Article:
Regarding Richard Fleming's April 19 article, "Don't Spread on Me," on the dispute between the City of Boulder and the Somerset housing development over the spreading of sludge bio-waste on rural land: I hope that the residents of Somerset each have their own septic systems and drainage fields. It would be unjust and hypocritical of them to put their sludge on any other community, county or ecosystem.
David W. Olson
I say "Sludge away, City of Boulder!" As a Boulder resident who has watched with horror as housing developments have threatened to take over the county's open space, I heartily cheer the city's attempt to buy more land to be treated with biosolids and used as farmland.
Debbie Quackenbush claims Boulder is "using the city's sludge...to punish newly arrived residents and real estate developers...for the Californization of their community." Good. I've seen the overdeveloped hillsides of California (and the resulting mudslides), and I don't care to see the same thing surrounding Boulder. One look at Rock Creek (tract housing of the Nineties) is enough to turn my stomach. Quackenbush says she left California to get away from development, yet she moves here and does the very same thing to Colorado. Thanks a lot.
My hope is that there will be another boom state in a few years, and all these transplants/boom followers will find their next dream home there. Have any of you been to Montana lately?
Out of the Norm
Westword, you artfully withheld facts regarding talk-show host Dr. Norm Resnick and patriot gadfly Mark Koernke to make it appear that KHNC supports Koernke (Off Limits, April 26). As you said, Dr. Resnick interviewed Koernke last year. But after a few times on the air, it became apparent to Resnick that Koernke was not credible, and he has repeatedly said as much on his show. In addition, KHNC hosts Paul Dinsmore and Ray Parker have regularly vilified Koernke on the air as a nutcase who is hurting the patriot movement. It's odd that you only obliquely referred to this "falling out." While President Clinton demonizes conservative talk-show hosts as "purveyors of hate," the public needs facts about the patriot movement, not coy journalism.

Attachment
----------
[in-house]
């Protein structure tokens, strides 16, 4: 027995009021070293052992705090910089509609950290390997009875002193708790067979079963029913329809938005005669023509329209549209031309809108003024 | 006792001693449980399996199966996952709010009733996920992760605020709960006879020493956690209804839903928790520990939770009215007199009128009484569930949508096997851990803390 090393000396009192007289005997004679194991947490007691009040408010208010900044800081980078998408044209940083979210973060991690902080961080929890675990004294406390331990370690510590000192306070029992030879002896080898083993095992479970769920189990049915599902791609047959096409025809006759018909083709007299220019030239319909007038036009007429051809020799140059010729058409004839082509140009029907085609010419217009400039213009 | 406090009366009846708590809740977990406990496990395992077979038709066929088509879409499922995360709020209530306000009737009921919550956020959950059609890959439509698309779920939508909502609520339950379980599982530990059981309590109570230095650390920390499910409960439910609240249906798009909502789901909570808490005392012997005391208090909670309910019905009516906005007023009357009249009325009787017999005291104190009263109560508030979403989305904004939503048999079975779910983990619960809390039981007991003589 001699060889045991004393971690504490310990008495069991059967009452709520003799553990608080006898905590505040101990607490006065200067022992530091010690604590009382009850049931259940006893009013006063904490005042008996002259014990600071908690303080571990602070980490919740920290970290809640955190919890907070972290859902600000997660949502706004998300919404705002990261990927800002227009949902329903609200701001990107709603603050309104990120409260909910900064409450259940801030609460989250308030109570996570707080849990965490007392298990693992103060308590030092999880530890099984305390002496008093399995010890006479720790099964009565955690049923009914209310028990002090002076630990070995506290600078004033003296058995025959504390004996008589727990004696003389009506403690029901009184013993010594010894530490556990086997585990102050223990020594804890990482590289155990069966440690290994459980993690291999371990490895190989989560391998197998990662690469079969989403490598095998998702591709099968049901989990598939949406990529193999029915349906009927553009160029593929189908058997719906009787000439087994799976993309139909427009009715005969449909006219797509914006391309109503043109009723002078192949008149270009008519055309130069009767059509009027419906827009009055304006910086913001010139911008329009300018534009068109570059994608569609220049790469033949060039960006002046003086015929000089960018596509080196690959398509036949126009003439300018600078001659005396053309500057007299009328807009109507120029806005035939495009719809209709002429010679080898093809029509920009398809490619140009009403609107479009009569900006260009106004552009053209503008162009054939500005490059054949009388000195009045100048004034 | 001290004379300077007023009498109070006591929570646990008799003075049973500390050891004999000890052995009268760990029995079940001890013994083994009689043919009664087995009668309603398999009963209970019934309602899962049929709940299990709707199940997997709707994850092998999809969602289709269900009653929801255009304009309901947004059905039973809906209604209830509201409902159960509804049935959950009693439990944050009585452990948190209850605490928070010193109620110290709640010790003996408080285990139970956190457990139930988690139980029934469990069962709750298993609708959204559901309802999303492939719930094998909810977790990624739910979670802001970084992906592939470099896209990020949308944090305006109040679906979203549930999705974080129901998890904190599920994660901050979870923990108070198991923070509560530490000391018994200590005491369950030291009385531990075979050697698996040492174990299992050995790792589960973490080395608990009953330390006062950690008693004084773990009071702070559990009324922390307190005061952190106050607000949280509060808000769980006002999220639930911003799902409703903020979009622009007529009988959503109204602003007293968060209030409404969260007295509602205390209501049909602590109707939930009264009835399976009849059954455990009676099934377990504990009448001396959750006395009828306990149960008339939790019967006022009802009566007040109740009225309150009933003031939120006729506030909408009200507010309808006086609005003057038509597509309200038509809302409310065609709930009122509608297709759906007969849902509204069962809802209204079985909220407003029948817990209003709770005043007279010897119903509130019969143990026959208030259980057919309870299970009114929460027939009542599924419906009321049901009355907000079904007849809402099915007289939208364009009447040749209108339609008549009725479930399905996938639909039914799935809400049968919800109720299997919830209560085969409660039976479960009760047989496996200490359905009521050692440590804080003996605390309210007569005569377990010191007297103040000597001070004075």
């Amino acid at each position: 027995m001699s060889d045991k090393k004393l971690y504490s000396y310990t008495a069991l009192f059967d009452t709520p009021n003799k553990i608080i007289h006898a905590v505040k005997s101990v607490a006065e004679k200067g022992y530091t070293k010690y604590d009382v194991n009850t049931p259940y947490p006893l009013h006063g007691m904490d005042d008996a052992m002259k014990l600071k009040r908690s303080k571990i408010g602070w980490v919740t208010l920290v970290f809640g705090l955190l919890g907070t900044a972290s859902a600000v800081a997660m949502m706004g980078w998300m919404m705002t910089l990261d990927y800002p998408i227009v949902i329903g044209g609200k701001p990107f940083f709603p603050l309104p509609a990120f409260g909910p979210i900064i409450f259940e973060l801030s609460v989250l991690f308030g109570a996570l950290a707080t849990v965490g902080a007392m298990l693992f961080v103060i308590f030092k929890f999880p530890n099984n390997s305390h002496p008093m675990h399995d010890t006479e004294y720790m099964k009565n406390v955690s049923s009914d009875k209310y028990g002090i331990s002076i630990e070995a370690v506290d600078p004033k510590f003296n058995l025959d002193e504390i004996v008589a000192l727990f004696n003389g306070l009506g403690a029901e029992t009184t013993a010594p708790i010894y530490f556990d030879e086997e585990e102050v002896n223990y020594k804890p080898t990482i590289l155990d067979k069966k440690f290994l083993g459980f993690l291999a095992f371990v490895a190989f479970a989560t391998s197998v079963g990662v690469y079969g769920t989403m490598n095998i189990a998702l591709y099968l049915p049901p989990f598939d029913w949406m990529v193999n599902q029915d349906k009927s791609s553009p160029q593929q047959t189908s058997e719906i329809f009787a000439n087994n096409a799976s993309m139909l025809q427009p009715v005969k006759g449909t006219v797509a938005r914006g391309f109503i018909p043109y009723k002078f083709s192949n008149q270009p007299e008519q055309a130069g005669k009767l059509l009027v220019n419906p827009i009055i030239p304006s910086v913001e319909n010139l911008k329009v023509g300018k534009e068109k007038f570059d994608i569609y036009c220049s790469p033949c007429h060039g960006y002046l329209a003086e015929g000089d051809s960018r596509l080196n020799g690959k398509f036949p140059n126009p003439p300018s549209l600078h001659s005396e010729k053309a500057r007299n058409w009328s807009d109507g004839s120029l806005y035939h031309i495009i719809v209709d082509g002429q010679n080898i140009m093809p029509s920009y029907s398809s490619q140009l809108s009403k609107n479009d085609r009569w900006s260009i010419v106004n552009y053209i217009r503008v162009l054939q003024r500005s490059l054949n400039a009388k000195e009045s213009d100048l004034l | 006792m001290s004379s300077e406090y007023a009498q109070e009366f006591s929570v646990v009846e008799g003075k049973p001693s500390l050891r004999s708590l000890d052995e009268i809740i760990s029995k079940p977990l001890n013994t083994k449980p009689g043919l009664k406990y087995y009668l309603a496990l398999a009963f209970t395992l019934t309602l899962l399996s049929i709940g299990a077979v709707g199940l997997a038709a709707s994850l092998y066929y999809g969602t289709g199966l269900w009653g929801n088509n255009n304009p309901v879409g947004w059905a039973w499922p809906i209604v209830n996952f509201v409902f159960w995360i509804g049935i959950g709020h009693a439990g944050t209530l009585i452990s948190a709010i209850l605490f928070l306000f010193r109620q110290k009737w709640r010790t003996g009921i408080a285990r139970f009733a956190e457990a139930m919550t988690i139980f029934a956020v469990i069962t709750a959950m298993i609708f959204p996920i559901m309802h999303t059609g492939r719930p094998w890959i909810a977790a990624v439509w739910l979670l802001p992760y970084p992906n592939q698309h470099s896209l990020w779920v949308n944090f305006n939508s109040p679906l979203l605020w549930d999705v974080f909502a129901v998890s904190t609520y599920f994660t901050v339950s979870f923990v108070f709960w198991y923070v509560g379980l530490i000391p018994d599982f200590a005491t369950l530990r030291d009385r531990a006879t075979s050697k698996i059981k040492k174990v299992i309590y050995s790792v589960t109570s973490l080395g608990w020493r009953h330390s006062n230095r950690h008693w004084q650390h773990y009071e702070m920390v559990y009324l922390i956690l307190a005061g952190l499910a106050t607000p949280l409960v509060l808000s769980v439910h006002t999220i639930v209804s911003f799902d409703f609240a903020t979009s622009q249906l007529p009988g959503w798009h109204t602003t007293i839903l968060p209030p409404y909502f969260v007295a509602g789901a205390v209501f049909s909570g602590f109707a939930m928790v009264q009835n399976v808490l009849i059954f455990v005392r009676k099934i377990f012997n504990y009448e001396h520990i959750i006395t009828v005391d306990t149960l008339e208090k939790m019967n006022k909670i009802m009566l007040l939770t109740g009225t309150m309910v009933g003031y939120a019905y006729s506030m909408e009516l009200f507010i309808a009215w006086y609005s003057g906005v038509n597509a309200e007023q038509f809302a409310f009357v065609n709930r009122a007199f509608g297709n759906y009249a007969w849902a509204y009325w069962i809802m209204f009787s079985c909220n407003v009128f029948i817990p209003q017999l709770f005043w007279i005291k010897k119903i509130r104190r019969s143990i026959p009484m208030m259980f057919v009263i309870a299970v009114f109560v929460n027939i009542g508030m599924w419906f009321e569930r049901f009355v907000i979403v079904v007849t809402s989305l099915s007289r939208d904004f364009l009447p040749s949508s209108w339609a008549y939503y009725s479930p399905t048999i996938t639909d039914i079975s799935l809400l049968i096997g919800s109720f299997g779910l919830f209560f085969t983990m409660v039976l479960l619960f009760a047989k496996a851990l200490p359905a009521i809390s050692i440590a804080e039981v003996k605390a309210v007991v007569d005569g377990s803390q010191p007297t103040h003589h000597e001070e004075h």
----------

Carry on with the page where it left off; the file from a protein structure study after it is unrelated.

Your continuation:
Editor's note: For more of those facts, turn to Ward Harkavy's story "Doom and Doomer," on page 15.
An Inside Chance
Regarding Richard Fleming's "Choosing Sides," in the April 26 issue:
As a longtime activist on Rocky Flats issues, I think it's encouraging and hopeful that Melinda Kassen is environmental counsel for the new Rocky Flats contractor, Kaiser-Hill. She's a committed and experienced environmental lawyer and an intelligent, articulate person. Who better to work for an adequate, safe cleanup at Rocky Flats?
Melinda's hiring shows a new attitude on the part of the Department of Energy and its contractor. No previous Rocky Flats contractor hired an environmentalist who had spent years making life difficult for the plant.
The cynicism of those environmentalists who say she has sold out to "the other side" is disappointing. Do they think that everyone on the public payroll is a sellout? Does not the same conscientious conviction that drives them to work for change "from the outside" also drive others of good conscience to work for change "from the inside"?
Thomas M. Rauch
Regarding Eric Dexheimer's "Plane Truth," in the April 26 issue:
Who is Eric Dexheimer, anyway? Obviously a paid flunky for John Andrews or Renee Reinhart. If he knows so much, how come he has not made himself known to the Citizens for General Aviation? We meet once a week, and if he is there, he never says a word. One thing for sure: He doesn't live in the neighborhoods near Jeffco airport. If he did, he would be as violently opposed as C for GA is.
The truth: Real estate prices will drop $15,000 to $20,000 per home, according to anyone trying to sell around here and local agents who work the area. How can Rik Hansen compare our neighborhood to the one around Stapleton? They are about as different as could be. And he has not noticed an increase in noise for the past twenty years--this guy must be dead from the neck up.
This "non-issue" is "the issue" for C for GA. We will not tolerate the noise, pollution, increased traffic for an already increasingly crowded area, drop in property values (of course, we will all file tax grievances and have our taxes reduced as a result of this airport) or endangerment to the bald-eagle nesting area, not to mention the danger that increased use of Jeffco airport will pose to the thousands of children who live around here.